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I am very fortunate to be working with an amazing group of visual and sound artists for the exhibit The Sisterhood of Longing and The Memory Rooms. The concurrent themed group exhibit that I am curating at Jackson Power Gallery  titled The Memory Rooms includes the considerable talents of three young Edmonton artists: Patrick Arès-Pilon, Caitlin Sian Richards, and Mallory Gemmel.

Jackson Power Gallery is divided into six rooms, and Paddy Lamb, who runs the gallery with his wife Laura Jackson and their family at Jackson Power & Electric, suggested that I might want to bring some more artists on board for some of the other rooms. By the way, Paddy Lamb is a brilliant Edmonton artist who recently exhibits a powerful body of work at the Front Gallery in Edmonton. Check him out.

Because my exhibit, The Sisterhood of Longing, is memory based, I titled the concurrent exhibit The Memory Rooms, and I asked each of the artists to interpret their rooms on the theme of memory. I was delighted when each of the three artists told me independently that they had interpreted their room on the sub-theme of family.


Untitled by Caitlin Richards

Caitlin Richards Memory Room: Family Folklore -“brass knuckles”

When families migrate, they leave behind homes, material possessions, and identities. As families break down and roles change over time, so do the modes of portraiture and the documentation of their histories. Accounts of the family become mythologized and some members are omitted. As these portraits attempt to restructure this history they become increasingly fictionalized representations based on the identity of the artist interpreting family stories.

Caitlin Sian Richards is an Edmonton-based artist with a BFA degree in painting from the University of Alberta and is a resident of ArtsHab One. You can see more about Caitlin and her work on her art blog.


Hélène Courteau original photo #2:  Patrick Arès-Pilon

Patrick Arès-Pilon Memory Room: Hélène Courteau née Hudon

This memory room celebrates the photography and life of my great-grandmother, Hélène Courteau née Hudon, who was born in St-Éloi, Québec in 1894, and later settled in Zénon Parc, Saskatchewan. Among the organised boxes of photographs and negatives left behind, I explore my great-grand mother’s photography while following my grand-mother Anna’s instructions: “à faire finir – négatives à maman”.   

Patrick is an analogue man, so you won’t find him on the internet too much, but you can take a look at his family archive website, where he has contributed a lot of work. I also found a BeatRoute article about some of his past art projects.


Untitled by Mallory Gemmel

Mallory Gemmel Memory Room

When I see certain images of my family members, particularly images of my parents, I feel this emotion of being content. These various photographs are recollections of the experiences I have within my own life. These photographs are all instances of casual interaction, where in which my memory is taken back to a moment in my life that I am grateful for.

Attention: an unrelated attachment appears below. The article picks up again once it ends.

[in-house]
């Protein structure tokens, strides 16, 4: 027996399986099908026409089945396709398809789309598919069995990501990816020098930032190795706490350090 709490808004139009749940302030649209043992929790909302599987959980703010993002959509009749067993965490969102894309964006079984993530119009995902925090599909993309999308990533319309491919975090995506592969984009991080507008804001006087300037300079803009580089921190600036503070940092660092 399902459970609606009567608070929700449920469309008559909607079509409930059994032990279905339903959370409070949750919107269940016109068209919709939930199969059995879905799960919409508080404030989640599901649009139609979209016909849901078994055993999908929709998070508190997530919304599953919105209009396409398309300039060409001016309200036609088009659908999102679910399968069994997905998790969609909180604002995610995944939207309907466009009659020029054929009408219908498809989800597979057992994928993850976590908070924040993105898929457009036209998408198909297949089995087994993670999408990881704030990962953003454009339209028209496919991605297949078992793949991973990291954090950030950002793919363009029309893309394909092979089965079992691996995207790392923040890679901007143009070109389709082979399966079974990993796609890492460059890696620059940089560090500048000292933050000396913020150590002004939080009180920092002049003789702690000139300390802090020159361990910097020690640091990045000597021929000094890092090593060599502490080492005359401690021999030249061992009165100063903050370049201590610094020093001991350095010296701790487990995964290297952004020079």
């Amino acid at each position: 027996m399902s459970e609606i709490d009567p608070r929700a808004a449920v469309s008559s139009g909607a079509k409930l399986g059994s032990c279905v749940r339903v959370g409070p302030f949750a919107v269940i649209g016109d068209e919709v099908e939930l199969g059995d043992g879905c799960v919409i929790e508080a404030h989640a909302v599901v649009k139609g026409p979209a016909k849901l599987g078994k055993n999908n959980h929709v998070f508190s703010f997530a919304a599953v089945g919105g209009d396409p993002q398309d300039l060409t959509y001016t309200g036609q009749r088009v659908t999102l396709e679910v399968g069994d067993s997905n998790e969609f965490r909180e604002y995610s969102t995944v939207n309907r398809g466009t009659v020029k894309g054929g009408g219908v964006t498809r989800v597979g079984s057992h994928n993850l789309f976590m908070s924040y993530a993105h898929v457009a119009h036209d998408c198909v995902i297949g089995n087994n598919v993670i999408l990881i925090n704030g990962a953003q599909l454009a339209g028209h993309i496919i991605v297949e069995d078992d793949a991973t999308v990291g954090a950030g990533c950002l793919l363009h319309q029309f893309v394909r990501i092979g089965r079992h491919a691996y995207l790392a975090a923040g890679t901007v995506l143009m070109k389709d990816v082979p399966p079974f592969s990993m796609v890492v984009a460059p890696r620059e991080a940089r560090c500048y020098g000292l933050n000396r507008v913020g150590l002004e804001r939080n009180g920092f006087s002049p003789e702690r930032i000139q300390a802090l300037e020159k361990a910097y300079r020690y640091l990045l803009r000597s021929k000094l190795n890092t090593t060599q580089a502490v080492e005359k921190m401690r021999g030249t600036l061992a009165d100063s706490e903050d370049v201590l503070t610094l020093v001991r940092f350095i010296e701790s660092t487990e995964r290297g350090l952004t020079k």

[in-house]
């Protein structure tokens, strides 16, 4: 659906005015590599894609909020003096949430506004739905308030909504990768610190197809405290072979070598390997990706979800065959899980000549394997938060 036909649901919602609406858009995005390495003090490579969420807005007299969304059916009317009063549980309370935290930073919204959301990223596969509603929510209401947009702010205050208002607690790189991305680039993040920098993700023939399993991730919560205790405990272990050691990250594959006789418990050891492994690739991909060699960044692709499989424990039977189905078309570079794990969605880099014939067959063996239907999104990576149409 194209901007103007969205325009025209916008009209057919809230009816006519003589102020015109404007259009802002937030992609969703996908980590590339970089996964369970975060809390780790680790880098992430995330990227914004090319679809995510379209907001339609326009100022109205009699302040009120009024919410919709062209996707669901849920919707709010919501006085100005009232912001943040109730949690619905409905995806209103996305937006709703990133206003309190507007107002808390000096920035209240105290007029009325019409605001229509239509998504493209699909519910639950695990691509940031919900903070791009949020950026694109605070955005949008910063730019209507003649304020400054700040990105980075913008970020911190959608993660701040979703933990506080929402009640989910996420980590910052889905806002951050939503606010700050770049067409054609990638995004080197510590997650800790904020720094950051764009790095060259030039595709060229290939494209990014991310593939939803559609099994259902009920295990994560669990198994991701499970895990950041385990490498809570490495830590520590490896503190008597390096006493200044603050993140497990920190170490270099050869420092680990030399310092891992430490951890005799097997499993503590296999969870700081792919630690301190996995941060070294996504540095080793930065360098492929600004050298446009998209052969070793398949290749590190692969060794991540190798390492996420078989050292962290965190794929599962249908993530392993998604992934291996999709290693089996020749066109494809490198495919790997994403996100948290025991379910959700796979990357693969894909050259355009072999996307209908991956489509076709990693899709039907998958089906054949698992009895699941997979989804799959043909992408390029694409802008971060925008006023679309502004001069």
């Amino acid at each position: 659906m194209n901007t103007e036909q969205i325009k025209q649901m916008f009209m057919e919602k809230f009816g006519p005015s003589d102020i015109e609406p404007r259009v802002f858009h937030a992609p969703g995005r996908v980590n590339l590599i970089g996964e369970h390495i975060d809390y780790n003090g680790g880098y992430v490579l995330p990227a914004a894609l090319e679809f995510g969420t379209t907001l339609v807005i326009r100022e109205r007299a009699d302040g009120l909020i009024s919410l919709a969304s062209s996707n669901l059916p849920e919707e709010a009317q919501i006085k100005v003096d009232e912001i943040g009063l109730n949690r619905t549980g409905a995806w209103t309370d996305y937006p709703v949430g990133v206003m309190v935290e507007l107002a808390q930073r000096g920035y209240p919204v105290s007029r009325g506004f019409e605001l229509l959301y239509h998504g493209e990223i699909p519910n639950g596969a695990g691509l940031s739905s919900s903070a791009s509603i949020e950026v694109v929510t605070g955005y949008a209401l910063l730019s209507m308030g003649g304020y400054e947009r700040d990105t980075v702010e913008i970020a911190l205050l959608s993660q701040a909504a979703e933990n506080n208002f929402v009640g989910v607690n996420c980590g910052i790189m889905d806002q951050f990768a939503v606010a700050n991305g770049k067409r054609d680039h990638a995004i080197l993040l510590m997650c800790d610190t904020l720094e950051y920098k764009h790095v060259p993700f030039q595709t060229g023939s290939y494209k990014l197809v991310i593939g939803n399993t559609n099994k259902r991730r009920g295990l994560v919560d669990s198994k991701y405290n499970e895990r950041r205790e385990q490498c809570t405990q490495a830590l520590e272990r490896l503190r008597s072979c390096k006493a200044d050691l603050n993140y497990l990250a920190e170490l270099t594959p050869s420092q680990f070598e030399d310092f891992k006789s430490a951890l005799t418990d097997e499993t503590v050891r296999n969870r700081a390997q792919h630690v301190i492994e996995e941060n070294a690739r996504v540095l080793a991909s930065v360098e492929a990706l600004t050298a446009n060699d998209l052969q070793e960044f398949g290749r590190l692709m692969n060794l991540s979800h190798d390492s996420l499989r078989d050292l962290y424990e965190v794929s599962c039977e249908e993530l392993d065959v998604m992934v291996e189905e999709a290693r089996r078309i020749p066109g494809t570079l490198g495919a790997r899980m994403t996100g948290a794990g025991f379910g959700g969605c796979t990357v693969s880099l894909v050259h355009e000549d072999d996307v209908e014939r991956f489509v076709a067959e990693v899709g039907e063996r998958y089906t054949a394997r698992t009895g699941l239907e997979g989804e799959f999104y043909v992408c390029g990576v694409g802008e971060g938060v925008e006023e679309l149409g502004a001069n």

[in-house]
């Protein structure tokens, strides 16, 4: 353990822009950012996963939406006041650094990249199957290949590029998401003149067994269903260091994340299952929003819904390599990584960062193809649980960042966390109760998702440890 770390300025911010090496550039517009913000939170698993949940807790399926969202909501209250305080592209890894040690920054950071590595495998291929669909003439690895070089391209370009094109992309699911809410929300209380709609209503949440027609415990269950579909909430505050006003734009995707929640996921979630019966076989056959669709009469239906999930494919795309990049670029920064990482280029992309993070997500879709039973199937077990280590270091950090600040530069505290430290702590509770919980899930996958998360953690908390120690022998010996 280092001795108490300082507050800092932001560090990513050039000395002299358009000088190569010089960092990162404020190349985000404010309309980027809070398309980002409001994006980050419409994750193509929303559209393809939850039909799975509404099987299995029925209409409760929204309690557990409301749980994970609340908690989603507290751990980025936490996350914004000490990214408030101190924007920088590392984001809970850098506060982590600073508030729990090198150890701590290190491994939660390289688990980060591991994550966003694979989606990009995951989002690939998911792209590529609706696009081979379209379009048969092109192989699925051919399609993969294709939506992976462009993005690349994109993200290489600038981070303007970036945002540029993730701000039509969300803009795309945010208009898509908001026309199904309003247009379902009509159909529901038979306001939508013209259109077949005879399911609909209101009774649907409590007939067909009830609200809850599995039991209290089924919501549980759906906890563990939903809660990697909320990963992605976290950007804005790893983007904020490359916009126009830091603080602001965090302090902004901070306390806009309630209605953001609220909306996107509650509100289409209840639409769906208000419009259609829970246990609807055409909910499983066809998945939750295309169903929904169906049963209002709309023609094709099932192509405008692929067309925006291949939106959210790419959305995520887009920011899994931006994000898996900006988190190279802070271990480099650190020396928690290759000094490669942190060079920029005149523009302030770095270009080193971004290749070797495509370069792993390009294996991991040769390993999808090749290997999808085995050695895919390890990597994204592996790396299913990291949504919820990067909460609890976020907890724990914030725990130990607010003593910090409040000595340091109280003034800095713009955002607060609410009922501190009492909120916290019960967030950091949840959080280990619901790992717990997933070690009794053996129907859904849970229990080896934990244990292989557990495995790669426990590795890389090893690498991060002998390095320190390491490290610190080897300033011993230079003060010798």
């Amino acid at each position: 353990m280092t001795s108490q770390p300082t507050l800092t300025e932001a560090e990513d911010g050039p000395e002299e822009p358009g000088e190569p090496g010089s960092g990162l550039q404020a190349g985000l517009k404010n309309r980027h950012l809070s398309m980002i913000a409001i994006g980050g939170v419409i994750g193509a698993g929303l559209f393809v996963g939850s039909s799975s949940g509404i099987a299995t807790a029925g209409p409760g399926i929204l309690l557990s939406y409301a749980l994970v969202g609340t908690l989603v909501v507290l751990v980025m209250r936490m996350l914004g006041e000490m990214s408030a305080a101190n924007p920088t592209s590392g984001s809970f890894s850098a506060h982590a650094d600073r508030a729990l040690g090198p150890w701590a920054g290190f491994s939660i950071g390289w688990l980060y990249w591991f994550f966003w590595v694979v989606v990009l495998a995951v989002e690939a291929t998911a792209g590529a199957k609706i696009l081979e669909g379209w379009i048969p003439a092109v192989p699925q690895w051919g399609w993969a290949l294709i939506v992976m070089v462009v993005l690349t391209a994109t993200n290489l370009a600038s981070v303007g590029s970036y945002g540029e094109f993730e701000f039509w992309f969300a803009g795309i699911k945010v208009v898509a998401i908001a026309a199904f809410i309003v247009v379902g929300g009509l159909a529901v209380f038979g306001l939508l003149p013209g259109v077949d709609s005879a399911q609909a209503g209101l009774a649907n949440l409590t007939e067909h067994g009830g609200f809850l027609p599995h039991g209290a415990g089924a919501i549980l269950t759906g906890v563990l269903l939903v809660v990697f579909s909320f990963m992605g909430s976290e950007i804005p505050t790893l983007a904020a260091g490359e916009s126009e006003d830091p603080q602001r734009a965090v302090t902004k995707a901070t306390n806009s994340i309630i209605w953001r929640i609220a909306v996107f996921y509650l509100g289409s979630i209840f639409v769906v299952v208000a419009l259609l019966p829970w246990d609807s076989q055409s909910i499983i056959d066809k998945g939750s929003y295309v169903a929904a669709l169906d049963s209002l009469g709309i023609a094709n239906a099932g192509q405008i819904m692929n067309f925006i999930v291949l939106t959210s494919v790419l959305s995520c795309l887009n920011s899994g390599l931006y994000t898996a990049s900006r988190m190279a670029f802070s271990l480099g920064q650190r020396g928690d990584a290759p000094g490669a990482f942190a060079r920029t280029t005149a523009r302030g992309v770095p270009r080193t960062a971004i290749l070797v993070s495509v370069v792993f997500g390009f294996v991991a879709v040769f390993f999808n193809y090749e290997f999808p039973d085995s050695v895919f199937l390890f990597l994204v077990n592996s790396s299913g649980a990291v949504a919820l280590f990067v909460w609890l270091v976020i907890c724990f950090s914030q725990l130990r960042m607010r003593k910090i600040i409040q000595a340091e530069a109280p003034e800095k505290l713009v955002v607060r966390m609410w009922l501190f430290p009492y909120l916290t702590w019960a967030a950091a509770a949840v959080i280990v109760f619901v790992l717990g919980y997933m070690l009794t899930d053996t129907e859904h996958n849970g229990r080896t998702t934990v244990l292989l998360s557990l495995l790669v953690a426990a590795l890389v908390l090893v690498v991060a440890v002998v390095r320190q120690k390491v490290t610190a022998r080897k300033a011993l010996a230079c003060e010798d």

Mallory is a third year photography major at Emily Carr University of Art & Design in Vancouver BC., but she will be back in her home town of Edmonton for the exhibit.  You can see more about Mallory and her work on her website.

Some remarkable Edmonton sound artists are coming on board for the exhibit as well.

Vocal Improvisation Network of Edmonton (V.I.N.E.) Choir created a soundscape for my exhibit, The Sisterhood of Longing, based on quotes from the archival diaries and letters of prairie women that I provided as inspiration for their recorded improvisation. This beautiful and haunting soundscape will play through the main gallery space. V.I.N.E. Choir will also perform a vocal improvisation at the exhibit’s opening reception, April 25.

V.I.N.E. Choir, facilitated by singer and instrumentalist Karen Porkka, gathers singers and creates spontaneous music works based on Circlesong singing. They work with structures and musical concepts and improvise vocally

You can learn more about Karen and the Choir, and hear some of their work on Karen’s website.

Caitlin Richards suggested that local musician and composer Dave Wall would be a good fit for our exhibit. Absolutely agreed. He is currently working on a doctorate in composition, and he will be presenting his doctorate performance Lattice at the exhibit’s closing reception, May 3.

Dave Wall: My work is primarily about memory. Sound from previous eras have an energy – both sonic and cognitive – that can be accessed to activate the present moment. My sound work, “Lattice”, uses archival recordings in the form of my father’s recorded autobiography. By presenting and manipulating the recordings my intent is to transform present lived experience. I alter the sound of my father’s voice in various ways using audio programming. The sound-image of my father disappears at one point in time, only to reappear at another. This represents an ongoing activity of forgetting and remembering.

You can find out more about Dave and hear his music on his website.

As you can see, the exhibit will be well worth several visits!

The Sisterhood of Longing and The Memory Rooms at Jackson Power Gallery 2nd fl. 9744 – 60 Ave Edmonton. April 25 to May 4, 2014.


Posted by Marlena Wyman